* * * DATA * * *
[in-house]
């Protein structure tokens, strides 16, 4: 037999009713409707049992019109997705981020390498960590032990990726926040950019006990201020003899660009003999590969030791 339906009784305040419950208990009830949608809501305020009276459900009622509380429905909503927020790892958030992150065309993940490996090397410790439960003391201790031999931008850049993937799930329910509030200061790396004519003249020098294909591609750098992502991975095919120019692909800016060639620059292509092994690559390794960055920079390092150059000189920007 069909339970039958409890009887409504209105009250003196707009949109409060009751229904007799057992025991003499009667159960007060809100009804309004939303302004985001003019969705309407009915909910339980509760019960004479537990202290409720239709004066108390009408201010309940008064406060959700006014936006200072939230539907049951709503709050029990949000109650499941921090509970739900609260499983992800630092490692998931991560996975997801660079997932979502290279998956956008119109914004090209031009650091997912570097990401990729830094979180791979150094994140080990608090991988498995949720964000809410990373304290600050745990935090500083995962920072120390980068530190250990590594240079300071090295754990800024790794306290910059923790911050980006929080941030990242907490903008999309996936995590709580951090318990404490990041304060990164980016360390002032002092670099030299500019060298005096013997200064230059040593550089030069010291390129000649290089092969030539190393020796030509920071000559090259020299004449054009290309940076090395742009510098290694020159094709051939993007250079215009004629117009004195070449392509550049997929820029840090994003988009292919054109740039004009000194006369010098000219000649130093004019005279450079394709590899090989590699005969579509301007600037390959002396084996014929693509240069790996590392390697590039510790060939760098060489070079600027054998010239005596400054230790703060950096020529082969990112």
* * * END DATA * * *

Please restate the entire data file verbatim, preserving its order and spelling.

[in-house]
């Protein structure tokens, strides 16, 4: 037999009713409707049992019109997705981020390498960590032990990726926040950019006990201020003899660009003999590969030791 339906009784305040419950208990009830949608809501305020009276459900009622509380429905909503927020790892958030992150065309993940490996090397410790439960003391201790031999931008850049993937799930329910509030200061790396004519003249020098294909591609750098992502991975095919120019692909800016060639620059292509092994690559390794960055920079390092150059000189920007 069909339970039958409890009887409504209105009250003196707009949109409060009751229904007799057992025991003499009667159960007060809100009804309004939303302004985001003019969705309407009915909910339980509760019960004479537990202290409720239709004066108390009408201010309940008064406060959700006014936006200072939230539907049951709503709050029990949000109650499941921090509970739900609260499983992800630092490692998931991560996975997801660079997932979502290279998956956008119109914004090209031009650091997912570097990401990729830094979180791979150094994140080990608090991988498995949720964000809410990373304290600050745990935090500083995962920072120390980068530190250990590594240079300071090295754990800024790794306290910059923790911050980006929080941030990242907490903008999309996936995590709580951090318990404490990041304060990164980016360390002032002092670099030299500019060298005096013997200064230059040593550089030069010291390129000649290089092969030539190393020796030509920071000559090259020299004449054009290309940076090395742009510098290694020159094709051939993007250079215009004629117009004195070449392509550049997929820029840090994003988009292919054109740039004009000194006369010098000219000649130093004019005279450079394709590899090989590699005969579509301007600037390959002396084996014929693509240069790996590392390697590039510790060939760098060489070079600027054998010239005596400054230790703060950096020529082969990112």